From Wikipedia, the free encyclopedia - View original article

Jump to: navigation, search
For other uses, see Curie (disambiguation).

The curie (symbol Ci) is a non-SI unit of radioactivity, named after Marie and Pierre Curie.[1][2] It is defined as

1 Ci = 3.7 × 1010 decays per second.

While its continued use is discouraged by NIST[3] and other bodies, the curie is widely used throughout the US government and industry.

One curie is roughly the activity of 1 gram of the radium isotope 226Ra, a substance studied by the Curies.

The SI derived unit of radioactivity is the becquerel (Bq), which equates to one decay per second. Therefore:

1 Ci = 3.7 × 1010 Bq = 37 GBq = atoms decaying per second


1 Bq ≅ 2.703 × 10−11 Ci ≅ 27 pCi

Another commonly used measure of radioactivity is the microcurie:

1 μCi = 3.7 × 104 disintegrations per second = 2.22 × 106 disintegrations per minute

Correspondingly, and more commonly encountered with natural levels of radiation, a picocurie is:

1 pCi = 0.037 disintegrations per second = 2.22 disintegrations per minute

A radiotherapy machine may have roughly 1000 Ci of a radioisotope such as caesium-137 or cobalt-60. This quantity of radioactivity can produce serious health effects with only a few minutes of close-range, unshielded exposure.

Ingesting even a millicurie is usually fatal (unless it is a very short-lived isotope). For example, the LD-50 for ingested polonium-210 is 240 μCi, about 5.5 nanograms.

The typical human body contains roughly 0.1 μCi (14 mg) of naturally occurring potassium-40. A human body containing 16 kg of carbon (see Composition of the human body) would also have about 24 nanograms or 0.1 μCi of carbon-14. Together, these would have an activity of approximately 2×0.1 μCi or 7400 decays (mostly from beta decay and rarely from gamma decay) per second inside the person's body.

Curies as a measure of quantity[edit]

Curies are occasionally used to express a quantity of radioactive material rather than a decay rate, such as when one refers to 1 Ci of caesium-137. This may be interpreted as the number of atoms that would produce 1 Ci of radiation. The rules of radioactive decay may be used to convert this to an actual number of atoms. They state that 1 Ci of radioactive atoms would follow the expression:

N (atoms) × λ (s−1) = 1 Ci = 3.7 × 1010 (Bq)

and so,

N = 3.7 × 1010 / λ,

where λ is the decay constant in (s−1).

We can also express a Curie in moles:

\begin{align}\text{1 Ci}&=\frac{3.7\times 10^{10}}{(\ln 2)N_{\rm A}}\text{ moles}\times t_{1/2}\text{ in seconds}\\ &\approx 8.8639\times 10^{-14}\text{ moles}\times t_{1/2}\text{ in seconds}\\ &\approx 5.3183\times 10^{-12}\text{ moles}\times t_{1/2}\text{ in minutes}\\ &\approx 3.1910\times 10^{-10}\text{ moles}\times t_{1/2}\text{ in hours}\\ &\approx 7.6584\times 10^{-9}\text{ moles}\times t_{1/2}\text{ in days}\\ &\approx 2.7972\times 10^{-6}\text{ moles}\times t_{1/2}\text{ in years} \end{align}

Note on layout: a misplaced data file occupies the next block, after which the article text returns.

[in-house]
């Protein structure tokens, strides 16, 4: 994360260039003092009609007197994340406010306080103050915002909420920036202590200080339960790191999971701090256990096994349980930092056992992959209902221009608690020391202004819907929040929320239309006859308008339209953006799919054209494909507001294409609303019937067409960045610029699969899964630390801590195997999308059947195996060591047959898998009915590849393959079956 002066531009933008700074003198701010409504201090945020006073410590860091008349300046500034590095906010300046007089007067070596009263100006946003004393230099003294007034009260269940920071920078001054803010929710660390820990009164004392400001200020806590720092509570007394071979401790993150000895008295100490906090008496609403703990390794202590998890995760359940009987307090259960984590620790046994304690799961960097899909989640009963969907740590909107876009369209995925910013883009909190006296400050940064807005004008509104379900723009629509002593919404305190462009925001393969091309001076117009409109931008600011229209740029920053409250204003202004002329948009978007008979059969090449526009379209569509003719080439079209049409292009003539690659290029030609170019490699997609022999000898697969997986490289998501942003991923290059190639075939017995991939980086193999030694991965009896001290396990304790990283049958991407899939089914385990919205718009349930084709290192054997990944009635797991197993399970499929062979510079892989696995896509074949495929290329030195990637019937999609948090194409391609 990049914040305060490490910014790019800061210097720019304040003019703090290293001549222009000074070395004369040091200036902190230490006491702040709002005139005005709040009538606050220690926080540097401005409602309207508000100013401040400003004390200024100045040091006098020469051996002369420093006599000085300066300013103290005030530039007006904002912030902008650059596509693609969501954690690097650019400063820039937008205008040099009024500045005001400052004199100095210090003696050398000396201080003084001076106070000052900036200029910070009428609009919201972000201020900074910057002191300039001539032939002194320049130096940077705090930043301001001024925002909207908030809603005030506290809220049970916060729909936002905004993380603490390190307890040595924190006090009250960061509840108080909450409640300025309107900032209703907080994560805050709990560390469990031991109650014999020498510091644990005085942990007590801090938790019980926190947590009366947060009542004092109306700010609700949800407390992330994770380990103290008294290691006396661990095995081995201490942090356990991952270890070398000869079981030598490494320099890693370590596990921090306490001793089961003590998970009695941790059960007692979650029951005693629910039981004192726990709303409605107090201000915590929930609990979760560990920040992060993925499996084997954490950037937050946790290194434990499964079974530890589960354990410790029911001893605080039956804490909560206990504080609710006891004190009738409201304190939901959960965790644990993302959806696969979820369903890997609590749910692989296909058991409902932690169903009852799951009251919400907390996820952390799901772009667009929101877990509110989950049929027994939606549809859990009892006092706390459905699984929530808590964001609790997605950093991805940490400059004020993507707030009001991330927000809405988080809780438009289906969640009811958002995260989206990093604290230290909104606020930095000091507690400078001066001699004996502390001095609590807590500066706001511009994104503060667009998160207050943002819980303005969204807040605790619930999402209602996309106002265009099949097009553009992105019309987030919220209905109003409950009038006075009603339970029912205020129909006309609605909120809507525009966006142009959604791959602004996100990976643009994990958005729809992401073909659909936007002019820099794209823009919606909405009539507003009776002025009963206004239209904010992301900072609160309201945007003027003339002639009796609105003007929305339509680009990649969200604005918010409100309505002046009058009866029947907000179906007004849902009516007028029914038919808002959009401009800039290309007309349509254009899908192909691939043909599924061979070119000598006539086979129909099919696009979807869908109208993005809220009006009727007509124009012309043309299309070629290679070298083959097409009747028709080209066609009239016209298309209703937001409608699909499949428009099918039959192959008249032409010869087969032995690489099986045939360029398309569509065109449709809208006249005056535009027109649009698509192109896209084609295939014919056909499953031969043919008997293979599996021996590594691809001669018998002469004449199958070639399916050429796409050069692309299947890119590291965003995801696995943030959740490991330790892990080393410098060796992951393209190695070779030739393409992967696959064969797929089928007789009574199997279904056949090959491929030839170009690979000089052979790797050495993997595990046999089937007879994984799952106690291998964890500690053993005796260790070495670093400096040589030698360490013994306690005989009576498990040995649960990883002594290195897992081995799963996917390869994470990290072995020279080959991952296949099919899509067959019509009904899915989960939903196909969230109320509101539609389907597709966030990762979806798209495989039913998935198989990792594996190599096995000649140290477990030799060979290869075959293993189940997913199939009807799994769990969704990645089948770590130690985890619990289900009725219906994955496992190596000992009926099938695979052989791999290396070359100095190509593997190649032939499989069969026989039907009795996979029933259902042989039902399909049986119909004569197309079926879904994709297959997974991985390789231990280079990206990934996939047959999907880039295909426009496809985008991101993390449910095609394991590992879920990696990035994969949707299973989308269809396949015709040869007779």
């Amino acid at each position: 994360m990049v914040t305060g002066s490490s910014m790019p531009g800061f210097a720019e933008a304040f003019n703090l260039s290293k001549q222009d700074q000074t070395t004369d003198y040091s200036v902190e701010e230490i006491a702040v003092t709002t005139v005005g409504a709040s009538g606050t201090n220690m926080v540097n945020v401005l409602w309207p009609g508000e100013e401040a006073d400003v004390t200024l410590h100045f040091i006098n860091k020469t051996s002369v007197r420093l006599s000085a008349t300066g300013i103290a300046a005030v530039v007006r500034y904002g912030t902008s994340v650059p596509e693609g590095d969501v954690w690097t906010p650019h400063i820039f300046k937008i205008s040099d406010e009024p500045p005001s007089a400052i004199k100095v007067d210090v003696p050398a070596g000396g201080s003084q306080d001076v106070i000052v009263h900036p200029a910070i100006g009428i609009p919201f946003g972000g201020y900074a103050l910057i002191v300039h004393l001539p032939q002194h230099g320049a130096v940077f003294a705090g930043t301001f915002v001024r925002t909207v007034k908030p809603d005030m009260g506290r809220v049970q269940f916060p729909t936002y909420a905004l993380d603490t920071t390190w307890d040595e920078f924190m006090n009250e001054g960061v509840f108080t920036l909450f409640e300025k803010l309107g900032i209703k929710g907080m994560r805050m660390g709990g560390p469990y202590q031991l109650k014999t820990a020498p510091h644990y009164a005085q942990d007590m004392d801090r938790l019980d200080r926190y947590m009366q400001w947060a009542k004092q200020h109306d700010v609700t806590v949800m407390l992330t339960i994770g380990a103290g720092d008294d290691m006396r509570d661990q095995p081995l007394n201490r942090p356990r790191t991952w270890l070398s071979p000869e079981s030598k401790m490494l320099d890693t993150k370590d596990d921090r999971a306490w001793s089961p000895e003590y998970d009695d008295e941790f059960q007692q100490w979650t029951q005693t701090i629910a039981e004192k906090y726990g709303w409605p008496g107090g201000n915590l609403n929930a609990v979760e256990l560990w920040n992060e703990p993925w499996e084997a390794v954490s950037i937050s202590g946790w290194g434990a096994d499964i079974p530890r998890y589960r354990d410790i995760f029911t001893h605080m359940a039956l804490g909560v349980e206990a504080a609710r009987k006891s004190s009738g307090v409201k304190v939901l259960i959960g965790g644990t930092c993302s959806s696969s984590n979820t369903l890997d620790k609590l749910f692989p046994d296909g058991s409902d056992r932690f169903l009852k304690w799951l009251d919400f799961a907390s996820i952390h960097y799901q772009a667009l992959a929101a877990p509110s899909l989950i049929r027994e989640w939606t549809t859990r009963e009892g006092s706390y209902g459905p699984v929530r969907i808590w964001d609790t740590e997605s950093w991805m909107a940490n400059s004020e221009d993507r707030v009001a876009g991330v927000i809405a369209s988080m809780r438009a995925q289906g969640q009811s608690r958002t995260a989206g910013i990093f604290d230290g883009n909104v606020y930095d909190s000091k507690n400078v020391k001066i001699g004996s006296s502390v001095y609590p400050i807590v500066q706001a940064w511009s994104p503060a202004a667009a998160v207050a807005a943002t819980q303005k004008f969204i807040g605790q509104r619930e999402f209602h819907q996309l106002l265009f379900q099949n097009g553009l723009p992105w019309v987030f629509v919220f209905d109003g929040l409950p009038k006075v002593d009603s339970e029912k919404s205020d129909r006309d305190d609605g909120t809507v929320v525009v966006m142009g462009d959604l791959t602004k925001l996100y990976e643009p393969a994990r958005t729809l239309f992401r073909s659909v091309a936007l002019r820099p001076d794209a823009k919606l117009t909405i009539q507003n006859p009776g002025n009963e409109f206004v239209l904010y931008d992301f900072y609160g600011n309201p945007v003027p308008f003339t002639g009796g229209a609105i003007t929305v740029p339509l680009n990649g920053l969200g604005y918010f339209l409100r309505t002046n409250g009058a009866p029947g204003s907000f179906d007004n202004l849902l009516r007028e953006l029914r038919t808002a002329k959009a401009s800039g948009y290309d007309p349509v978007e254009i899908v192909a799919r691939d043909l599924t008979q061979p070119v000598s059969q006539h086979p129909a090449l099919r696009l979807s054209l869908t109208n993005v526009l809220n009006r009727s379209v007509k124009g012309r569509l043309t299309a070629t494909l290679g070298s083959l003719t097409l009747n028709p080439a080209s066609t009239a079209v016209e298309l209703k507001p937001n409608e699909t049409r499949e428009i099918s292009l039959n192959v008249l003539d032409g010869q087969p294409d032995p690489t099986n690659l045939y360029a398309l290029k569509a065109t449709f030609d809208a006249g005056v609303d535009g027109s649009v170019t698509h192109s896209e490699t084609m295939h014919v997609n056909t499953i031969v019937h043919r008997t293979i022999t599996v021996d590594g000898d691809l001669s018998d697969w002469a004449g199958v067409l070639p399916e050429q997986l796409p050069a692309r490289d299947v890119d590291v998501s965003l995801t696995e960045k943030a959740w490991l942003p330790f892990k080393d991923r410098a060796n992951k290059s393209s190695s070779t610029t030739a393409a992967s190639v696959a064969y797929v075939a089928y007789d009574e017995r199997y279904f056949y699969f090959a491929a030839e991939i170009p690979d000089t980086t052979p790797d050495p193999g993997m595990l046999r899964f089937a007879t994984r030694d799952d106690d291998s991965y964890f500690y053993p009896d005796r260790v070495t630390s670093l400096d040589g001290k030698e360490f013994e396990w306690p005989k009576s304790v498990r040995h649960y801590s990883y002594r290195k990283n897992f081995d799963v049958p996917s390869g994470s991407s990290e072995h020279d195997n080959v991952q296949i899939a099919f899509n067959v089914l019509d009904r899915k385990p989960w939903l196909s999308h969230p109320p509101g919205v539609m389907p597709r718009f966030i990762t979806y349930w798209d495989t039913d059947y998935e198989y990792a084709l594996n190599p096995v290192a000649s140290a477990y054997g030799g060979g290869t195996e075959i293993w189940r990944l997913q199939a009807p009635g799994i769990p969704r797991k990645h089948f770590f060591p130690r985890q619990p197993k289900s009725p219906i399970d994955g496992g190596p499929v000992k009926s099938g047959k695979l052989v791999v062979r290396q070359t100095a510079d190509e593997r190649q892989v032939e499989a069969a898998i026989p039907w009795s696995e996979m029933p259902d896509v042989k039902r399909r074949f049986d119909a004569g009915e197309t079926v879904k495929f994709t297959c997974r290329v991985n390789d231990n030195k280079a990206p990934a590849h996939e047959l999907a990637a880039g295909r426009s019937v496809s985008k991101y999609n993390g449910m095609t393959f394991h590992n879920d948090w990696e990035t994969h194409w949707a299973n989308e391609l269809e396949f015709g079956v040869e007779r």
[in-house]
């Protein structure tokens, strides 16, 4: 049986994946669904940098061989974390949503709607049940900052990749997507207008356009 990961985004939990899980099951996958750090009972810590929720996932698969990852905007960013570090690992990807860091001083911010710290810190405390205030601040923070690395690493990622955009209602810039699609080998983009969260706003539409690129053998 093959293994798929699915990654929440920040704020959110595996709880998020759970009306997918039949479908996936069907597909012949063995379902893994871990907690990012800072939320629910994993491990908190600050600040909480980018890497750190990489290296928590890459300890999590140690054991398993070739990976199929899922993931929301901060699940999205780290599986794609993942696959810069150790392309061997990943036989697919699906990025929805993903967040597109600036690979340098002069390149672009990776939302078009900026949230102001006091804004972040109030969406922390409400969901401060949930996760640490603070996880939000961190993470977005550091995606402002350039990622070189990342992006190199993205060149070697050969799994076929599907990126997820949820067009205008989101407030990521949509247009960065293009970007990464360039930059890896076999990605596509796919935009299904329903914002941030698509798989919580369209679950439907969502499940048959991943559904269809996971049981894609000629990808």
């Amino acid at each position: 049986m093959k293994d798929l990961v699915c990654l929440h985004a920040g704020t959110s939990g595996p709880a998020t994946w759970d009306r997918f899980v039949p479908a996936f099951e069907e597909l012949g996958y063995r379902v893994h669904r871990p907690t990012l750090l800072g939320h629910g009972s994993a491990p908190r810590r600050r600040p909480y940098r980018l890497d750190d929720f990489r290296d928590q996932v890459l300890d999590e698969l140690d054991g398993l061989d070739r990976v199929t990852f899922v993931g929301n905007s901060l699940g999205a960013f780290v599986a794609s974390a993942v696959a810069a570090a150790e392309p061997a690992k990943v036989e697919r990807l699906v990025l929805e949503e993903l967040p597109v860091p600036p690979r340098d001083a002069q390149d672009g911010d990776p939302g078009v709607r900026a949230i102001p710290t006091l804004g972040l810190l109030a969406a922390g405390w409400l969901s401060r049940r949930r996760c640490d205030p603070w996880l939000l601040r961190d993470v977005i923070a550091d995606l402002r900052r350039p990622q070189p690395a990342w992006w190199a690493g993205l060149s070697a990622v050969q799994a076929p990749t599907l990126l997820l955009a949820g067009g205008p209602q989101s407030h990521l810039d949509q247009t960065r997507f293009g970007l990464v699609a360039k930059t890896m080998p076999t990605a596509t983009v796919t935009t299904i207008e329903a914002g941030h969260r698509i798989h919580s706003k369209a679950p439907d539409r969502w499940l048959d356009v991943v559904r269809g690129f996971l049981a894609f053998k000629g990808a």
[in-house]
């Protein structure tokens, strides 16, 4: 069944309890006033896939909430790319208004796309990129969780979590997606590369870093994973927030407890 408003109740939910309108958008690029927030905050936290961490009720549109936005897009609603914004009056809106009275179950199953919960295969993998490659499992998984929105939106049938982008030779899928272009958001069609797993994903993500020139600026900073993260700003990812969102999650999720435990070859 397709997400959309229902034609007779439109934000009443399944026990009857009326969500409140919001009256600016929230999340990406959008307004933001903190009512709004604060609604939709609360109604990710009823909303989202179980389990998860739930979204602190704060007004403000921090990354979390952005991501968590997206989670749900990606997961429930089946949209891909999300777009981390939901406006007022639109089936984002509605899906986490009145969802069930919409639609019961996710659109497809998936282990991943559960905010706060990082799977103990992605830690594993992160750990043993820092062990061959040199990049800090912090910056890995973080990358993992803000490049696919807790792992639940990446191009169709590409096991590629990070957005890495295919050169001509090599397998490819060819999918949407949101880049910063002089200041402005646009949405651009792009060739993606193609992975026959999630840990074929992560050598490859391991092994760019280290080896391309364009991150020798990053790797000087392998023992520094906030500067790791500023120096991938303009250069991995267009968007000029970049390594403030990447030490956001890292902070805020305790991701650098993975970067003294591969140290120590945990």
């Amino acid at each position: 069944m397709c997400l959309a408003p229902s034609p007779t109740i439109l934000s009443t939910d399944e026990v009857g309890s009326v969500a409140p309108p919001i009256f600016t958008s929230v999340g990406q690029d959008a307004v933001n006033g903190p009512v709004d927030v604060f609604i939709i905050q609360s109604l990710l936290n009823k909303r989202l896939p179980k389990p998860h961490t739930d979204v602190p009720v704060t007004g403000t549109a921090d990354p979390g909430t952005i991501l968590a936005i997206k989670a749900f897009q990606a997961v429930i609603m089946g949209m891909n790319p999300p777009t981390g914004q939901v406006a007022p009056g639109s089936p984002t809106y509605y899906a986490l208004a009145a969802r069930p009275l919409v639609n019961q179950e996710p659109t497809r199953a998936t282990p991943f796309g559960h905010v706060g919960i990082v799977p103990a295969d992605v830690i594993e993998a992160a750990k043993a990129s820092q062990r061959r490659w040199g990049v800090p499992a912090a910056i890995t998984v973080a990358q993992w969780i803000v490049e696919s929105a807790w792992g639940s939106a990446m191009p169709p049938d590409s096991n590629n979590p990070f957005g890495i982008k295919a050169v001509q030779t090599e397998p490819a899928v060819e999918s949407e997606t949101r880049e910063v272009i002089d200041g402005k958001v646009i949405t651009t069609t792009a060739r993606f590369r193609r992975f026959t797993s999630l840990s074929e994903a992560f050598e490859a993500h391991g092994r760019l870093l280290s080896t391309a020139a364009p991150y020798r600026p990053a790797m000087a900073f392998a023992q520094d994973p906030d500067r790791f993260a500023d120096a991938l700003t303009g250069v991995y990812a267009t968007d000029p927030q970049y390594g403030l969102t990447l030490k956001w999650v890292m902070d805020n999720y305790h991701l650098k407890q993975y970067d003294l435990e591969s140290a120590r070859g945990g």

where NA is Avogadro's number and t1/2 is the half life. The number of moles may be converted to grams by multiplying by the atomic mass.

Here are some examples:

IsotopeHalf lifeMass of 1 CurieSpecific activity (Ci/g)
232Th1.405×1010 years9.1 tonnes1.1×10−7 (110,000 pCi/g, 0.11 µCi/g)
238U4.471×109 years2.977 tonnes3.4×10−7 (340,000 pCi/g, 0.34 µCi/g)
40K1.25×109 years140 kg7.1×10−6 (7,100,000 pCi/g, 7.1 µCi/g)
235U7.038×108 years476 kg2.1×10−6 (210,000 pCi/g, 0.21 µCi/g)
129I15.7×106 years5.66 kg0.00018
99Tc211×103 years58 g0.017
239Pu24.11×103 years16 g0.063
240Pu6563 years4.11 g0.24
226Ra1601 years1.01 g0.99
241Am432.6 years0.286 g3.43
14C5730 years0.22 g4.5
238Pu88 years54 mg18.5
137Cs30.17 years12 mg83
90Sr28.8 years7.2 mg139
241Pu14 years8.3 mg121.2
60Co1925 days883 μg1132
210Po138 days223 μg4484
3H12.32 years103.6 μg9708
131I8.02 days8 μg125000
123I13 hours0.5 μg2000000

The number of Curies present in a sample decreases with time because of decay.

Radiation Related Quantities[edit]

The following table shows radiation quantities in SI and non-SI units.

Exposure (X)roentgenResu / 0.001293 g of air1928
Absorbed dose (D)erg•g−11950
radrad100 erg•g−11953
Activity (A)curieCi3.7 × 1010 s−11953
Dose equivalent (H)roentgen equivalent manrem100 erg•g−11971
Fluence (Φ)(reciprocal area)cm−2 or m−21962

See also[edit]


  1. ^ curie - Britannica Online Encyclopedia
  2. ^ Paul W. Frame. "How the Curie Came to Be". Retrieved 2008-04-30. 
  3. ^ Nist Special Publication 811, paragraph 5.2.